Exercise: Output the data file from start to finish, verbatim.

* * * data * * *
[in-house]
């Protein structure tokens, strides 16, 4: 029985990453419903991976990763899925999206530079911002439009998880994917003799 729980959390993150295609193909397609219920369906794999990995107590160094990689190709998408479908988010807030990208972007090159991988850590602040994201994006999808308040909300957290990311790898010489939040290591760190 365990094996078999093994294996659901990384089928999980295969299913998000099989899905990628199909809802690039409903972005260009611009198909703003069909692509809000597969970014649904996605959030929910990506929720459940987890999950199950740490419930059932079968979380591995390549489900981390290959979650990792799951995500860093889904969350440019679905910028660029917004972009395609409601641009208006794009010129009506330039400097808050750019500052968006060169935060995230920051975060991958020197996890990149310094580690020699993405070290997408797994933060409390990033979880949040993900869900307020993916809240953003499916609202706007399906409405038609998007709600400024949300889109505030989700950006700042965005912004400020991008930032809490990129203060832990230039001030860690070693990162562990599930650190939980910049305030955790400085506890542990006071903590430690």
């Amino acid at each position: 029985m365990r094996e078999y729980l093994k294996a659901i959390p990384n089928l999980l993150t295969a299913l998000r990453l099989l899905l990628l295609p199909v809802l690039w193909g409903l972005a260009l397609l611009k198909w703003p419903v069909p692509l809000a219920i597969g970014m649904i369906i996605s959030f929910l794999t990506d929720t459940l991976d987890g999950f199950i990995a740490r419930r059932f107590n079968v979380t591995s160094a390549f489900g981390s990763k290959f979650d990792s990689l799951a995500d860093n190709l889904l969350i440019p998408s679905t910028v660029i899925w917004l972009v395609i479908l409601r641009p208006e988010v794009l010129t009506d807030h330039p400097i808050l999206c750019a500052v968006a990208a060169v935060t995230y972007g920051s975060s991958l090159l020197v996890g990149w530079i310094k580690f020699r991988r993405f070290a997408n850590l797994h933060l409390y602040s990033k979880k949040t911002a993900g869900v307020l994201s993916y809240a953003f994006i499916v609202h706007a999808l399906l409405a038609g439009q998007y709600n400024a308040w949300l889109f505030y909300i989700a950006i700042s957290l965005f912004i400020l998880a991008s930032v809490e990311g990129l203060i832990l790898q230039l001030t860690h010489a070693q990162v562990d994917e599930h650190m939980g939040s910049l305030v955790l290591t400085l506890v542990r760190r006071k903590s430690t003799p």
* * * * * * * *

[in-house]
């Protein structure tokens, strides 16, 4: 029985990453419903991976990763899925999206530079911002439009998880994917003799 729980959390993150295609193909397609219920369906794999990995107590160094990689190709998408479908988010807030990208972007090159991988850590602040994201994006999808308040909300957290990311790898010489939040290591760190 365990094996078999093994294996659901990384089928999980295969299913998000099989899905990628199909809802690039409903972005260009611009198909703003069909692509809000597969970014649904996605959030929910990506929720459940987890999950199950740490419930059932079968979380591995390549489900981390290959979650990792799951995500860093889904969350440019679905910028660029917004972009395609409601641009208006794009010129009506330039400097808050750019500052968006060169935060995230920051975060991958020197996890990149310094580690020699993405070290997408797994933060409390990033979880949040993900869900307020993916809240953003499916609202706007399906409405038609998007709600400024949300889109505030989700950006700042965005912004400020991008930032809490990129203060832990230039001030860690070693990162562990599930650190939980910049305030955790400085506890542990006071903590430690």
């Amino acid at each position: 029985m365990r094996e078999y729980l093994k294996a659901i959390p990384n089928l999980l993150t295969a299913l998000r990453l099989l899905l990628l295609p199909v809802l690039w193909g409903l972005a260009l397609l611009k198909w703003p419903v069909p692509l809000a219920i597969g970014m649904i369906i996605s959030f929910l794999t990506d929720t459940l991976d987890g999950f199950i990995a740490r419930r059932f107590n079968v979380t591995s160094a390549f489900g981390s990763k290959f979650d990792s990689l799951a995500d860093n190709l889904l969350i440019p998408s679905t910028v660029i899925w917004l972009v395609i479908l409601r641009p208006e988010v794009l010129t009506d807030h330039p400097i808050l999206c750019a500052v968006a990208a060169v935060t995230y972007g920051s975060s991958l090159l020197v996890g990149w530079i310094k580690f020699r991988r993405f070290a997408n850590l797994h933060l409390y602040s990033k979880k949040t911002a993900g869900v307020l994201s993916y809240a953003f994006i499916v609202h706007a999808l399906l409405a038609g439009q998007y709600n400024a308040w949300l889109f505030y909300i989700a950006i700042s957290l965005f912004i400020l998880a991008s930032v809490e990311g990129l203060i832990l790898q230039l001030t860690h010489a070693q990162v562990d994917e599930h650190m939980g939040s910049l305030v955790l290591t400085l506890v542990r760190r006071k903590s430690t003799p």